When the hype about relief and relocation efforts for victims of Ondoy, especially the poor in vulnerable communities, had died down, the urban poor were left to rebuild their houses and their lives, without any outside assistance. A year after, they are in a worse state than before Ondoy hit the country.
By ANNE MARXZE D. UMIL
MANILA – From scraps of lumber taken from the nearby creek in Tatalon, Quezon City, Ofelia Lubat, 45, rebuilt their house after typhoon Ondoy (international name Ketsana) destroyed and washed it away last year.
Lubat just gave birth to her eighth child a week before Sept. 26, 2009 when Ondoy submerged Luzon leaving 5,353 families homeless with 200 or more people dead. “I thought we were going to die. There were only three of us in the house when floodwaters reached the second floor,” Lubat said.
Lubat is one of the thousand families who were left homeless when typhoon Ondoy wrought havoc last year. Her house was built from light materials and scrap wood and were thus, easily washed away by the strong flow of floodwaters during Ondoy.
630 Kangkungan, Tatalon, where more than 50 families reside, is situated near a Manila Electric Company tower. (Photo by Anne Marxze D. Umil / bulatlat.com)
Lubat and some 50 families are still living in the danger zone in barangay 630 Kangkungan, Tatalon. It is situated where the Manila Electric Company tower is built.
One year has passed when the typhoon deluged Metro Manila. Families whose houses were washed away by floodwaters said their lives were never the same. They rebuilt their house, yes, but they are now in deep crisis and the trauma they experienced during the typhoon has not yet eased.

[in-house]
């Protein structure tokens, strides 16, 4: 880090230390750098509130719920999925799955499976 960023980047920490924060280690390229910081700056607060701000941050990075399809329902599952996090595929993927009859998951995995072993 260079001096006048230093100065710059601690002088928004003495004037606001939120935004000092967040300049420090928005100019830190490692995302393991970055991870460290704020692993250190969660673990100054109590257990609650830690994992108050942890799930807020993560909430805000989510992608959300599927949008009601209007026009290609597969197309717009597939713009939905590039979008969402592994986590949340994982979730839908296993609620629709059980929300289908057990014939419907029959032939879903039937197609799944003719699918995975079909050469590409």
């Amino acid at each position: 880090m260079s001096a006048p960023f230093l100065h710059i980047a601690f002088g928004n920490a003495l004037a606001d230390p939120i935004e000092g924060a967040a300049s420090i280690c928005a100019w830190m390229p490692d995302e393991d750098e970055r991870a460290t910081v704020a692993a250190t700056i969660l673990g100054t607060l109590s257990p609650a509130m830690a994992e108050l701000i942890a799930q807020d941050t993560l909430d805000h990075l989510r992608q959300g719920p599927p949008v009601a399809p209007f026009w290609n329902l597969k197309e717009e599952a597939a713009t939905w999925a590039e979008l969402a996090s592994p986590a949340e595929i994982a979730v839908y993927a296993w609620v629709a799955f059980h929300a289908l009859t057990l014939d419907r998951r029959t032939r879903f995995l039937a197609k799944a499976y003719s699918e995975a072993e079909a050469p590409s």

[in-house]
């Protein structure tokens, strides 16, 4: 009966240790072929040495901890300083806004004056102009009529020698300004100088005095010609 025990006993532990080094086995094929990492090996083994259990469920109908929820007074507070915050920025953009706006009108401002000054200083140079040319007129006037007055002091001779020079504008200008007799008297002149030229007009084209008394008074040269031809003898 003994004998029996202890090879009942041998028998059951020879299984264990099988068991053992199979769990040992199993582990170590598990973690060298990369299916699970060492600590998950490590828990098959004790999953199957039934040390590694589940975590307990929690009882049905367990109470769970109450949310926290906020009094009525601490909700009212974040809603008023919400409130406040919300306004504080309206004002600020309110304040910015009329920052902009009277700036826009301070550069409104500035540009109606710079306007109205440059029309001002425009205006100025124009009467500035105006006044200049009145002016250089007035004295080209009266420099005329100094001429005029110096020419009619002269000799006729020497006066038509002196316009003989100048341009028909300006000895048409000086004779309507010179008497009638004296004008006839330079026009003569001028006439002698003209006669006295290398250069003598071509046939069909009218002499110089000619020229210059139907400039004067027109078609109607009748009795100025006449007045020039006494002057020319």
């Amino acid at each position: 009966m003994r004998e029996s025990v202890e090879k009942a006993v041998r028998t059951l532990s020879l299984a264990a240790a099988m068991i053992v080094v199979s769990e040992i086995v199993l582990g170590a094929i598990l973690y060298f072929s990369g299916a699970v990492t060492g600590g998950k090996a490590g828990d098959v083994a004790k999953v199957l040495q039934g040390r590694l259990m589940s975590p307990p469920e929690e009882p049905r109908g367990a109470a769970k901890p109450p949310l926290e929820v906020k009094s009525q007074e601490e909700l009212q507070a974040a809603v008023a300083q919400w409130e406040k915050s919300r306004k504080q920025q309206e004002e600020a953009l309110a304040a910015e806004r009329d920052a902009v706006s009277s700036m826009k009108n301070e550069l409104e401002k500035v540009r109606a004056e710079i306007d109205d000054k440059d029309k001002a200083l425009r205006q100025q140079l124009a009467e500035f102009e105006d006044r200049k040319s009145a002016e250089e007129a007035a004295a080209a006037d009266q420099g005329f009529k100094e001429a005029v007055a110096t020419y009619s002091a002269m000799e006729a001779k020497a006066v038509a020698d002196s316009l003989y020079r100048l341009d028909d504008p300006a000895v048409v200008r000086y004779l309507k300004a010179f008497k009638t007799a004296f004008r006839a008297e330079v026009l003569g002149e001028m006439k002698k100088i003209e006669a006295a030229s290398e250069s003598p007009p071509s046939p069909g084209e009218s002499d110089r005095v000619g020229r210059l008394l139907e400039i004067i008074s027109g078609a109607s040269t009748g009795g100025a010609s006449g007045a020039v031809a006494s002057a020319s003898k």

Ofelia Lubat, a resident of 630 Kangkungan, Tatalon, Quezon City, was relying on her sari-sari store to pay her debts. But when Ondoy washed away all her merchandise, she had to ask for another loan so she could rebuild her store. (Photo by Anne Marxze D. Umil / bulatlat.com)
Lubat has a mini sari-sari (variety) store before Ondoy inundated their place. She said, before Ondoy, they were able to cope somehow and that she was able to pay her debt to a loan shark through installment amounting to P20 ($.45) a day. “Supposedly my debt would be fully paid until Ondoy washed away all my merchandise. Now, I loaned again for my store’s capital and that dish cabinet,” said Lubat pointing to her new dish cabinet.
Lubat’s husband works as a school bus driver but his income could not feed nine mouths.
They lost their fourth son Marlon who died of leptospirosis in January this year. He was 17. Again, Lubat borrowed from a loan shark that she used for her son’s burial.
Nancy Abanedo, traumatized by the loss of their livelihood, is having second thoughts on putting up another sari-sari store for fear of another big flood. (Photo by Anne Marxze D. Umil / bulatlat.com)
Nancy Abanedo, 44, a resident of Juvillee, Brgy. Bagong Silangan in Quezon City had a sari-sari store and a videoke machine for rent, which she all lost after the typhoon.